Wire 3 plants 10-gig flag in Florida to take on AT&T, Charter

Florida’s fiber market is heating up, with Wire 3 the latest contender in new kind of space race taking shape within the state’s borders. Jai Ramachandran, Wire 3 CEO, told Fierce the company is looking plant its flag and deploy service in as many areas as possible along central Florida’s east coast as quickly as possible. After securing funding from Guggenheim in late 2021, the company broke ground in February and is set to connect its first customers in New Smyrna Beach this week.

Wire 3’s opening shot is a 10-gig service designed to lure subscribers away from both other fiber upstarts and broadband incumbents like AT&T and Charter Communications. For customers who sign up while its network is still being built, the service is priced at $60 per month. Once that promotional period ends, it will cost $120. That compares to the $100 to $150 per month price tags larger companies like AT&T, Ziply Fiber, Google Fiber and Frontier have attached to their 2-gig services.

Ramachandran said the ability to say it offers 10-gig is primarily just a marketing tool today, and most customers that have signed up understand that while the network can provide those speeds most routers and laptops don’t yet support that. “But as Wi-Fi 6E and 7 get deployed, as more high bandwidth usage cases get launched, we think it’s going to be a real differentiator. It’s going to be a tough one for not just the cable companies but anyone that deployed GPON technology to keep up with,” he said.

The operator is looking to grow its network from Jacksonville to Miami, with planned deployments in Volusia, Brevard, Indian River and St. Lucie counties. Ramachandran declined to disclose the company’s revenue and subscriber targets, but said its primary focus right now is accelerating rollouts due to the number of other operators eyeing opportunities in Florida. Among others, WideOpenWest, Clearwave Fiber, MetroNet and IQ Fiber have announced plans for greenfield builds or network expansions in the state.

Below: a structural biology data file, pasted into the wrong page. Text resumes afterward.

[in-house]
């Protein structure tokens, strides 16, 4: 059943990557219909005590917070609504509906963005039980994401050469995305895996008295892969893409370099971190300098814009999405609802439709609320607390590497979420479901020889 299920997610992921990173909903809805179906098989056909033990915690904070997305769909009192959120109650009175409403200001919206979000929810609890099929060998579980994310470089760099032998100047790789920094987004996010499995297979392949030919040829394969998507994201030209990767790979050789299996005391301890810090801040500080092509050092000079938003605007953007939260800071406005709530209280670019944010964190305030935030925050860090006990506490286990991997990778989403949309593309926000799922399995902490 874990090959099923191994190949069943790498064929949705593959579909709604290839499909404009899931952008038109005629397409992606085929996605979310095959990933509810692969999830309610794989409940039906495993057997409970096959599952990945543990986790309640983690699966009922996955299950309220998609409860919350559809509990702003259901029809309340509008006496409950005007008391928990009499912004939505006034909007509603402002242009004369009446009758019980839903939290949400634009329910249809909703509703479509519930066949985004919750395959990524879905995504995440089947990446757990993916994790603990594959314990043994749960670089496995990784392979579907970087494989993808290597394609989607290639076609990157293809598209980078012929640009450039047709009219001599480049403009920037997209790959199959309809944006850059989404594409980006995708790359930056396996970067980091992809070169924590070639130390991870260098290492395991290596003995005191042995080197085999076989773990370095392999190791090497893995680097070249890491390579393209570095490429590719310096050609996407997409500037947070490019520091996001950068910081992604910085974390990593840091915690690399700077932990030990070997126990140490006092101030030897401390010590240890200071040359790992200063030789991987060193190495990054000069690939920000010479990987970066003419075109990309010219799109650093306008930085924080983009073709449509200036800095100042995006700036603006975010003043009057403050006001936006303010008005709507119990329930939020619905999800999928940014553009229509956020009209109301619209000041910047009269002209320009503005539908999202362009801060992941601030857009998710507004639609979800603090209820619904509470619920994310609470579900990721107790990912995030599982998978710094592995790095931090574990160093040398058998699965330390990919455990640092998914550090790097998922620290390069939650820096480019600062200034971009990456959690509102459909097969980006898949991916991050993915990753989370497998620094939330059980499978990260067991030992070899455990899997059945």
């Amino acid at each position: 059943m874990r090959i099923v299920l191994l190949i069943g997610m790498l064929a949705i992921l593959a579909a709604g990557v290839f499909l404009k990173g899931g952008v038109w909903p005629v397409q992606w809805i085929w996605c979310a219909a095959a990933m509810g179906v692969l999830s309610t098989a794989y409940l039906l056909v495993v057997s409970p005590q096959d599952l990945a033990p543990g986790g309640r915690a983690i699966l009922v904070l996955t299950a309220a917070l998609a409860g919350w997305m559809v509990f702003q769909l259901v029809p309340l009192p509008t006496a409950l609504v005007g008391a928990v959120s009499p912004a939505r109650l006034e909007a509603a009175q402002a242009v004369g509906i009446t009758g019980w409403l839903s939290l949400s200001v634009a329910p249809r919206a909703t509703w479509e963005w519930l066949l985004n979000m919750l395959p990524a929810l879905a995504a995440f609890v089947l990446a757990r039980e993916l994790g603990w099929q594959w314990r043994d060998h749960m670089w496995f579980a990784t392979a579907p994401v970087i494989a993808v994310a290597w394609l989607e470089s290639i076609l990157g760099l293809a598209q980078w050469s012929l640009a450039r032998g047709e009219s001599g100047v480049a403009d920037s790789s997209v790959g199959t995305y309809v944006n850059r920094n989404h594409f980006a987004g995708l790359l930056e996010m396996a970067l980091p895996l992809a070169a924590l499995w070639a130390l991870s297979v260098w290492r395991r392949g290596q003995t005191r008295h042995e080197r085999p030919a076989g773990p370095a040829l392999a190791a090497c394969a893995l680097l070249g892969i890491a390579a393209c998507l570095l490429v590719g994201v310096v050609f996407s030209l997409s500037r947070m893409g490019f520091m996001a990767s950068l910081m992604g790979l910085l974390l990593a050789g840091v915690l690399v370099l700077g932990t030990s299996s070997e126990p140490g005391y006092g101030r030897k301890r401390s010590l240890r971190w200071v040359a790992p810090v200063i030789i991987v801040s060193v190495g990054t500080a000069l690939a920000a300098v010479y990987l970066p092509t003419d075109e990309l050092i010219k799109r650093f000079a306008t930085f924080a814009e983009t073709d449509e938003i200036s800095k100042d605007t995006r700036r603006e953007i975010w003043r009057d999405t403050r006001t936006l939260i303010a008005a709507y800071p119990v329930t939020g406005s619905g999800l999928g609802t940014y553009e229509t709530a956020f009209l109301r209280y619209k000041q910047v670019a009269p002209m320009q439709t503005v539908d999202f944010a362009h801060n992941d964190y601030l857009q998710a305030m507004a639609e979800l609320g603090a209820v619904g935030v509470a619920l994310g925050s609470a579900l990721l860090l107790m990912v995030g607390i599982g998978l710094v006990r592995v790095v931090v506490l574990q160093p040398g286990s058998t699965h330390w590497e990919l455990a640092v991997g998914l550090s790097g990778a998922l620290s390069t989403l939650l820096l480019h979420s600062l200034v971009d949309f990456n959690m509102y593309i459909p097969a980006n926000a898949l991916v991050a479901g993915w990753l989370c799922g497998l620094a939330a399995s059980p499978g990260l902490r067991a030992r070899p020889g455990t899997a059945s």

“That’s why our team is laser-focused on how fast can we execute on our plan, how fast can we build new neighborhoods, how do we create a machine that’s churning out not just 1,000 or 2,000 passes a month but 10 or 15,000 passes a month,” he said. “Our growth targets are very aggressive only because we know if we don’t reach an area, someone else will build it before we do.”

The CEO added thus far the consumer response to its limited marketing efforts has been “outstanding." Despite a lack of brand recognition, it’s been able to achieve between 3% and 5% adoption rates, he said.

“The overwhelming commentary is ‘I don’t know what I pay right now, I don’t know how much bandwidth I have, I just know I dislike it and I deserve something better,’” Ramachandran concluded.